Isn’t it strange that this attitude to training and development is commonplace in an industry that invests in excess of €1 billion each year in marketing communications? Imagine our outrage if accountants, architects, dental hygienists, electricians, engineers, lawyers, pharmacists and teachers had the same attitude. Would you allow an untrained architect to design your home?


We need to address this situation with a renewed sense of purpose and develop a long-term strategy to fix the problem. To start a dialogue on the issue, we established a steering group of marketers, agency practitioners and media owners last year to discuss and debate the problem. There was general agreement that action is required.

Various ideas were discussed including the possibility of establishing a new school of marketing, but this did not get the group’s backing. Instead, the committee was in favour of an approach that addresses learning and development requirements at each career stage – junior, mid-level and senior – with the following three-point strategy:

1. Establish an entity that would provide accreditation for existing undergraduate and postgraduate degree programmes

2. Establish a requirement for graduates to maintain an annual commitment to continuing professional development to maintain their professional qualification

3. Establish a chartered practitioner programme for senior marketers

The steering group also spoke of the important role that the Marketing Institute plays in education and the excellent work that has been done with the Marketer Pathways project. The next step, therefore, was to present the three-point proposal to the Board of the Marketing Institute; this happened in November.

At this meeting, I proposed that the Marketing Institute should be the lead stakeholder in this endeavour and that a new entity should be established (under the auspices of the Institute) to make it happen. This would be true to the Institute’s purpose, and the organisation has the credentials and reach to make a success of it. The Board said they would consider the recommendation.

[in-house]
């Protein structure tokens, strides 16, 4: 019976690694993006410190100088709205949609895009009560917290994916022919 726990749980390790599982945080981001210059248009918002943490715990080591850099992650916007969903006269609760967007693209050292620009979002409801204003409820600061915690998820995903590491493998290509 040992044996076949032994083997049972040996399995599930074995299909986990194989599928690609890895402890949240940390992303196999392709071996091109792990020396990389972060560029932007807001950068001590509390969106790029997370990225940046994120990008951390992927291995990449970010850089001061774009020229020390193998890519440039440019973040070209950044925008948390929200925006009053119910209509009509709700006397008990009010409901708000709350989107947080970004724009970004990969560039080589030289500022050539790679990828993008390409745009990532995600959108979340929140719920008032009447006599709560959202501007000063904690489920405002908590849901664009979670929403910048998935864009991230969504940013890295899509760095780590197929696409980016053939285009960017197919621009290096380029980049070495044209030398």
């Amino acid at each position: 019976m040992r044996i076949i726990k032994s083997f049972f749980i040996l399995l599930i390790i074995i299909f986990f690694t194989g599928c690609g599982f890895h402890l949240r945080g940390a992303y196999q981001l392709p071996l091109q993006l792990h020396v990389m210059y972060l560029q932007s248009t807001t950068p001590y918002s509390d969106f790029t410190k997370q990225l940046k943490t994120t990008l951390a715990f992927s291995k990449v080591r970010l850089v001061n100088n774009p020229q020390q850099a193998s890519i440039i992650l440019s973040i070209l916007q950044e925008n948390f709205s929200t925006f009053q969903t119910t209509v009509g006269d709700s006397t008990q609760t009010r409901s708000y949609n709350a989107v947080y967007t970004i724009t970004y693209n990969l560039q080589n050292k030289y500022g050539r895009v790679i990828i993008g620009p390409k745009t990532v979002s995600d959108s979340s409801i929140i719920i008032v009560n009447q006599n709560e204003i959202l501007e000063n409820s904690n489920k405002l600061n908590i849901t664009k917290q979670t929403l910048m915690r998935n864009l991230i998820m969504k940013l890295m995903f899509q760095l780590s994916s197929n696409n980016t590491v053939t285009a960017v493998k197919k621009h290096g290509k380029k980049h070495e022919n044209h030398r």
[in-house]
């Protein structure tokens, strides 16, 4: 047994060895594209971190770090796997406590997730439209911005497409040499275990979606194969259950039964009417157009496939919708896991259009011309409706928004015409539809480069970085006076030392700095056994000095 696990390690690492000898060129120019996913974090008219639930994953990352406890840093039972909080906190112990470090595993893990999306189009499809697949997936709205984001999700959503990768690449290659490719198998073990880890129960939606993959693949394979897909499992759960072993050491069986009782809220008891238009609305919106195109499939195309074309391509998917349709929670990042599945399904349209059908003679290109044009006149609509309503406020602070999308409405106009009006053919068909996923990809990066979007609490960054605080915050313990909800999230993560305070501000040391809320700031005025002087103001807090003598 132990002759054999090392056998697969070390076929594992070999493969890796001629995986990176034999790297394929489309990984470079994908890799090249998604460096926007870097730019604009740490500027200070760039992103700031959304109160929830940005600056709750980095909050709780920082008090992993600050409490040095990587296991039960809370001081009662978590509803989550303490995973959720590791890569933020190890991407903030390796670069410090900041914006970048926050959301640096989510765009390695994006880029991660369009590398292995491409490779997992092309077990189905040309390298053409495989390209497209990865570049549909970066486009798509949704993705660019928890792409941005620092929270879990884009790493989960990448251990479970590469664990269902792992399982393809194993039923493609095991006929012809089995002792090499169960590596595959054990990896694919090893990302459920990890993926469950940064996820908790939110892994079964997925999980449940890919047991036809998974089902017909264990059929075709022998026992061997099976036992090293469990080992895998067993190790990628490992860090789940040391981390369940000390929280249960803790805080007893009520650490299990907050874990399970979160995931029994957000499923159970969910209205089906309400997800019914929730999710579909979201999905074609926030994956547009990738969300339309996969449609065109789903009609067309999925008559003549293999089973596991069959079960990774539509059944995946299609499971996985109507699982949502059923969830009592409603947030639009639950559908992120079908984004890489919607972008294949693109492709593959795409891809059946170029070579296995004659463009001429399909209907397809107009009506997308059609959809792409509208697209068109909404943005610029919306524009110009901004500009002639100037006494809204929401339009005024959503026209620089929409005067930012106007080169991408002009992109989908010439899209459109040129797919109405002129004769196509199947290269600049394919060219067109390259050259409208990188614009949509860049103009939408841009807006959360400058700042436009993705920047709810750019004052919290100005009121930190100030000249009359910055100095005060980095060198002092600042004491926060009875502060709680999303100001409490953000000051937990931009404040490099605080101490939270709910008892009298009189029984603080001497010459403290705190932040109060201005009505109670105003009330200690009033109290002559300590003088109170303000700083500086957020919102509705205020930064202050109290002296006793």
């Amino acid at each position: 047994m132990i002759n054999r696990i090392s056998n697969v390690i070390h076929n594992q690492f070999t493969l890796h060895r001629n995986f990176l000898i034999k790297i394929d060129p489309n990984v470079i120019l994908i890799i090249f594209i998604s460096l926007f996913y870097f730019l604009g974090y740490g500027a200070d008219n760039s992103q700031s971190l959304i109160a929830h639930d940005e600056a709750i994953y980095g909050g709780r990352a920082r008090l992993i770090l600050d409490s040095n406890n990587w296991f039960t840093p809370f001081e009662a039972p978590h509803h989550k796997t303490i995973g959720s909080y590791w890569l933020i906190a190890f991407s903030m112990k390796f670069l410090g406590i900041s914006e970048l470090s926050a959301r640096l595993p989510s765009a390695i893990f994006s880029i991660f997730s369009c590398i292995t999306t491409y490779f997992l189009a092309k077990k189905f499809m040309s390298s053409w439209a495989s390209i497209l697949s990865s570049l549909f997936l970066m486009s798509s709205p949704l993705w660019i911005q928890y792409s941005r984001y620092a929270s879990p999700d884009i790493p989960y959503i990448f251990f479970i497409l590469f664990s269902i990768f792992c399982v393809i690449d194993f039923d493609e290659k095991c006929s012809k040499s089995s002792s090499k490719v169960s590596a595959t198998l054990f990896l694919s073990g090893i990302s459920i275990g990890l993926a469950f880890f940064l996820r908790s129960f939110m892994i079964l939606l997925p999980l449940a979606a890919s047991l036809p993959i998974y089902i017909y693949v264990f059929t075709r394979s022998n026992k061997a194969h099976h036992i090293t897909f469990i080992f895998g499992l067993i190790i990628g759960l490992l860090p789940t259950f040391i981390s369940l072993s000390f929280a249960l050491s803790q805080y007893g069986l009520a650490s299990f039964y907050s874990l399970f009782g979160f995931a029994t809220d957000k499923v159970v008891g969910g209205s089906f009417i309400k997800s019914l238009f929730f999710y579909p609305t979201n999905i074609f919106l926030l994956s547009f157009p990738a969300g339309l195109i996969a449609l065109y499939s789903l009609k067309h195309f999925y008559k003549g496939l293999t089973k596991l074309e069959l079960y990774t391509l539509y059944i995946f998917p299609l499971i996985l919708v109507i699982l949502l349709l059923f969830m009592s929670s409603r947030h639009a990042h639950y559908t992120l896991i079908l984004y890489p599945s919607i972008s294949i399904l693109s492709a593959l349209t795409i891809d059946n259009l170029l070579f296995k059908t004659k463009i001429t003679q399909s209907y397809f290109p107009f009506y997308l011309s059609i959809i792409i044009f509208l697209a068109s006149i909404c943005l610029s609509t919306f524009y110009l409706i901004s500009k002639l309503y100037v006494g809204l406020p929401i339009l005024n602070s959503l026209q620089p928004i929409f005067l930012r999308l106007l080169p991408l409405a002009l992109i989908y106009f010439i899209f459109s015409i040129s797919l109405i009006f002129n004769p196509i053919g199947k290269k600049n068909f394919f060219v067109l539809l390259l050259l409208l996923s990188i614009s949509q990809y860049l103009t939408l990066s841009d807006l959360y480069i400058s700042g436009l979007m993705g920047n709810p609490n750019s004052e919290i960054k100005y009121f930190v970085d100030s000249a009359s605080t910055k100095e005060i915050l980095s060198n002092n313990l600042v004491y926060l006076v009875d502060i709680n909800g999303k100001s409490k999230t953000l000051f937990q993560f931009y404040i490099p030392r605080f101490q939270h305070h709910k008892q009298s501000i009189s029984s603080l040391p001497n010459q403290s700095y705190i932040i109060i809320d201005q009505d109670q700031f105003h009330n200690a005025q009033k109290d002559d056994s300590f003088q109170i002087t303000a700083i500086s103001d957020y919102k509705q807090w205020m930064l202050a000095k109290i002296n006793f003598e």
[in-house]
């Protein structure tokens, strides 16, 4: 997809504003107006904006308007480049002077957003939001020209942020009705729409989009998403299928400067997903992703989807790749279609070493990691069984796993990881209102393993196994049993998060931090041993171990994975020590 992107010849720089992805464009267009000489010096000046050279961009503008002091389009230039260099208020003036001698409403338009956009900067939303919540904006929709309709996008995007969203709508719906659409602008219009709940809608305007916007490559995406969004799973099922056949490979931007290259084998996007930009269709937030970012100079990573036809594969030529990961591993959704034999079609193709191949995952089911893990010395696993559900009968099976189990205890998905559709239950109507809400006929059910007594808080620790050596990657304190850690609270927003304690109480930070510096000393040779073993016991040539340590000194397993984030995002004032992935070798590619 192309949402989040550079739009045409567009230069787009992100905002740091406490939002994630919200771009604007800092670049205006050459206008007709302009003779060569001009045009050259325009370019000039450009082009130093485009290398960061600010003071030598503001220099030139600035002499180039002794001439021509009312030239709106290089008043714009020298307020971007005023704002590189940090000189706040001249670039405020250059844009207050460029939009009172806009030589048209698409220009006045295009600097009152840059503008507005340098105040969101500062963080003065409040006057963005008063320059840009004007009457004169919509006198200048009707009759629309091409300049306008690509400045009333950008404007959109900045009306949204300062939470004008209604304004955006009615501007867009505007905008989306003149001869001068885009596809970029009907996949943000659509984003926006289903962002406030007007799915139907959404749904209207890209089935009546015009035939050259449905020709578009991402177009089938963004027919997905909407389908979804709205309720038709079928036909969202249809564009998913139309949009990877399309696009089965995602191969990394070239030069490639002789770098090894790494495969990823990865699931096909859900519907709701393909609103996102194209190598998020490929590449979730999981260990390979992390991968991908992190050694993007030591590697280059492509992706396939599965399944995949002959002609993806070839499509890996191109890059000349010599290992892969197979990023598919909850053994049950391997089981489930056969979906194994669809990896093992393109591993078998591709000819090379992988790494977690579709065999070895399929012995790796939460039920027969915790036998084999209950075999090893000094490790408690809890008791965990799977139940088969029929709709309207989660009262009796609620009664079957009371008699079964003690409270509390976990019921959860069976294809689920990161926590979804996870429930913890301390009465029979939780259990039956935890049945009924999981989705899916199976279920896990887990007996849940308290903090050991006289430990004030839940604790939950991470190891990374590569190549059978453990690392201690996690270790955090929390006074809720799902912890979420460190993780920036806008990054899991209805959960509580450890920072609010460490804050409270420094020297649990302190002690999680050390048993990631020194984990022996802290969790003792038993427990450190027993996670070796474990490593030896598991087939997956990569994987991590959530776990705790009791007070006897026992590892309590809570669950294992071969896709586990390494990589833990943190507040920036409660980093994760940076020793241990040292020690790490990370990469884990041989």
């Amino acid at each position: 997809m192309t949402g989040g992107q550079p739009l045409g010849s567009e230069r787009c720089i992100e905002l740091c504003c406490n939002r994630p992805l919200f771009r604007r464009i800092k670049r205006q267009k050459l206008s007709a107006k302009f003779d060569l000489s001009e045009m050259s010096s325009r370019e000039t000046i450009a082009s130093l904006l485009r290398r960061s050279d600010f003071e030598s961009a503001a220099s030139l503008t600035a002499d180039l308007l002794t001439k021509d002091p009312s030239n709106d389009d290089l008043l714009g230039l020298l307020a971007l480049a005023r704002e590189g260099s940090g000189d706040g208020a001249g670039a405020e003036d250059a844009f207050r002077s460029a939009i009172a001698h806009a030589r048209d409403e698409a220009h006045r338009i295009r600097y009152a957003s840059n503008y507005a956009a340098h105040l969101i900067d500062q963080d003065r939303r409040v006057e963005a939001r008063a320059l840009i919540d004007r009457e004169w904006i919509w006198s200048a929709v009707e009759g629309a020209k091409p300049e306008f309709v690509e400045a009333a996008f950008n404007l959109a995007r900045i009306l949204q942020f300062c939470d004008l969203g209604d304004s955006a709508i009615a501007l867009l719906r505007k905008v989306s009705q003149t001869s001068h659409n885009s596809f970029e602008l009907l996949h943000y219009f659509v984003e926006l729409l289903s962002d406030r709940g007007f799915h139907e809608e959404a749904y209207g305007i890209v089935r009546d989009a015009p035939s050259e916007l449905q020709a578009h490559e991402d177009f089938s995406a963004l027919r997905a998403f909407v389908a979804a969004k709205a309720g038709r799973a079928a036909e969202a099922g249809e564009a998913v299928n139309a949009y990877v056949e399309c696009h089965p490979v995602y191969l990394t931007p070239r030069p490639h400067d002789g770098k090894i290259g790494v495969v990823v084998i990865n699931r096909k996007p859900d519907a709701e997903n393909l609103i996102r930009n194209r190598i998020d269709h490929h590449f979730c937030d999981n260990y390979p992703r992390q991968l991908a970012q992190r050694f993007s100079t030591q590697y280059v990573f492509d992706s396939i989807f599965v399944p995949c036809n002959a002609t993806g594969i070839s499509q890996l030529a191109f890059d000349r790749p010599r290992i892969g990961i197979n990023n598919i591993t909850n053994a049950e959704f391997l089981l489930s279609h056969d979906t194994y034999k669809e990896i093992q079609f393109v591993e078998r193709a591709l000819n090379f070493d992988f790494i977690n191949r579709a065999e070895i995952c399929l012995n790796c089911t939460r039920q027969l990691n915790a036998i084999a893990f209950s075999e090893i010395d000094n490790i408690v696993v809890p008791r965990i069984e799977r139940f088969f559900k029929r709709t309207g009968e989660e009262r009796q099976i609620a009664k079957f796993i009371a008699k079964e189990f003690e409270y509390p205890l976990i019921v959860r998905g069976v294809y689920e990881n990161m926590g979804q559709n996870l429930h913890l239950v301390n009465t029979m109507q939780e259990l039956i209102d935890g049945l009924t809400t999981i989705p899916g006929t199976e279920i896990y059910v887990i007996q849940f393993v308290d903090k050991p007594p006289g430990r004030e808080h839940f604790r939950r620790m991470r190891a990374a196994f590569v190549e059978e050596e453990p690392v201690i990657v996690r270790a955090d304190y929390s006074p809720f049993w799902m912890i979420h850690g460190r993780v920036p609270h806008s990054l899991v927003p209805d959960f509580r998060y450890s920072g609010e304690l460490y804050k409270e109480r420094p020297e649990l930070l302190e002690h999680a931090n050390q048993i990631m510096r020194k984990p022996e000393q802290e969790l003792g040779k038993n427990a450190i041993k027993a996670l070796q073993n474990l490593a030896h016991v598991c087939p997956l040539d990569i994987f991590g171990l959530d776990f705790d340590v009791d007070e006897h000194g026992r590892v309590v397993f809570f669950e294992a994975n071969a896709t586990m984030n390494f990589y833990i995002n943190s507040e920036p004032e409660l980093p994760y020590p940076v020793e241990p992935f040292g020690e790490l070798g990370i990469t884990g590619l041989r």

So, that’s where things stand for now. There is no quick fix. Like everything else in life that’s worth doing, it will take a long-term strategy to make meaningful change, and success will be measured in decades.

What will that success look like? Ultimately, the goal of this initiative is to build a profession that is respected, admired and recognised for its creativity and ability to drive profit for business. I hope you agree that is something worth aiming for. In order to keep things moving, we will reconvene the steering group in Q2 to discuss progress.

In the meantime, let’s get back to the other burning issues of 2020 that are set out in this report. I hope you find Outlook 20 thought-provoking and useful. It covers the important matters that we foresee from the perspective of our nine Practices in Core: Creative, Data, Investment, Learning, Media, Recruitment, Research, Sponsorship and Strategy.

If you would like to discuss any of the content,
please feel free to call me on +353 1 649 6458.

Best wishes for the year ahead.



1. Fournaise Group, 2011
2. The Board-Brand Rift IPA & FT, 2019
3. MarketingWeek Career and Salary Survey, 2019
4. Core Research Marketing Professionals Survey, 2018